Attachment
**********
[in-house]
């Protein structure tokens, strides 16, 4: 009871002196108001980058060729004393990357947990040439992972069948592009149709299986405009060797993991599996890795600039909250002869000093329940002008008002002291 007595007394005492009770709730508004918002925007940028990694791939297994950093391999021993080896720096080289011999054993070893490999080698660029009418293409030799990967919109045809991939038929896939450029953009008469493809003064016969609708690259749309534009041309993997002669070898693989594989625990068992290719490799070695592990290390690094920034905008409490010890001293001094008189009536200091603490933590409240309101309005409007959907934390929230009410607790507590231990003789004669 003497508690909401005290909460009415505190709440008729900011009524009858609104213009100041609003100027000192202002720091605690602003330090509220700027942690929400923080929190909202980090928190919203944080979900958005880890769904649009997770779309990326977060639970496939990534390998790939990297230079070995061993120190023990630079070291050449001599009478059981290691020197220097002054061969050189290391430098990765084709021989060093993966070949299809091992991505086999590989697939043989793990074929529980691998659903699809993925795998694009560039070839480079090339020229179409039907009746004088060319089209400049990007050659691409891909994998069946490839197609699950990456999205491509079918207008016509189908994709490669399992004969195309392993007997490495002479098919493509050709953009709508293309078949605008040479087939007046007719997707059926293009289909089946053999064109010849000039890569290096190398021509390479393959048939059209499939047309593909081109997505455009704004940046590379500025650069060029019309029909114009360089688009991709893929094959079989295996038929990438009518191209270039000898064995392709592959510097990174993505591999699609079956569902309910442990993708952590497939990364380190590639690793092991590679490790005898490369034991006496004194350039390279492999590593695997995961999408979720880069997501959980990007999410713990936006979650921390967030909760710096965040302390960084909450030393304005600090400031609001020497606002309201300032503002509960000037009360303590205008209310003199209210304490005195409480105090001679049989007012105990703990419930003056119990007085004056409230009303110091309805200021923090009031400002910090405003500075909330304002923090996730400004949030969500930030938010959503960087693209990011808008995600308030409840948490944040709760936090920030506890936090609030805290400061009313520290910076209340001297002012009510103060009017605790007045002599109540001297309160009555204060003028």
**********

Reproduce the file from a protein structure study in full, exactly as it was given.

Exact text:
[in-house]
């Protein structure tokens, strides 16, 4: 009871002196108001980058060729004393990357947990040439992972069948592009149709299986405009060797993991599996890795600039909250002869000093329940002008008002002291 007595007394005492009770709730508004918002925007940028990694791939297994950093391999021993080896720096080289011999054993070893490999080698660029009418293409030799990967919109045809991939038929896939450029953009008469493809003064016969609708690259749309534009041309993997002669070898693989594989625990068992290719490799070695592990290390690094920034905008409490010890001293001094008189009536200091603490933590409240309101309005409007959907934390929230009410607790507590231990003789004669 003497508690909401005290909460009415505190709440008729900011009524009858609104213009100041609003100027000192202002720091605690602003330090509220700027942690929400923080929190909202980090928190919203944080979900958005880890769904649009997770779309990326977060639970496939990534390998790939990297230079070995061993120190023990630079070291050449001599009478059981290691020197220097002054061969050189290391430098990765084709021989060093993966070949299809091992991505086999590989697939043989793990074929529980691998659903699809993925795998694009560039070839480079090339020229179409039907009746004088060319089209400049990007050659691409891909994998069946490839197609699950990456999205491509079918207008016509189908994709490669399992004969195309392993007997490495002479098919493509050709953009709508293309078949605008040479087939007046007719997707059926293009289909089946053999064109010849000039890569290096190398021509390479393959048939059209499939047309593909081109997505455009704004940046590379500025650069060029019309029909114009360089688009991709893929094959079989295996038929990438009518191209270039000898064995392709592959510097990174993505591999699609079956569902309910442990993708952590497939990364380190590639690793092991590679490790005898490369034991006496004194350039390279492999590593695997995961999408979720880069997501959980990007999410713990936006979650921390967030909760710096965040302390960084909450030393304005600090400031609001020497606002309201300032503002509960000037009360303590205008209310003199209210304490005195409480105090001679049989007012105990703990419930003056119990007085004056409230009303110091309805200021923090009031400002910090405003500075909330304002923090996730400004949030969500930030938010959503960087693209990011808008995600308030409840948490944040709760936090920030506890936090609030805290400061009313520290910076209340001297002012009510103060009017605790007045002599109540001297309160009555204060003028």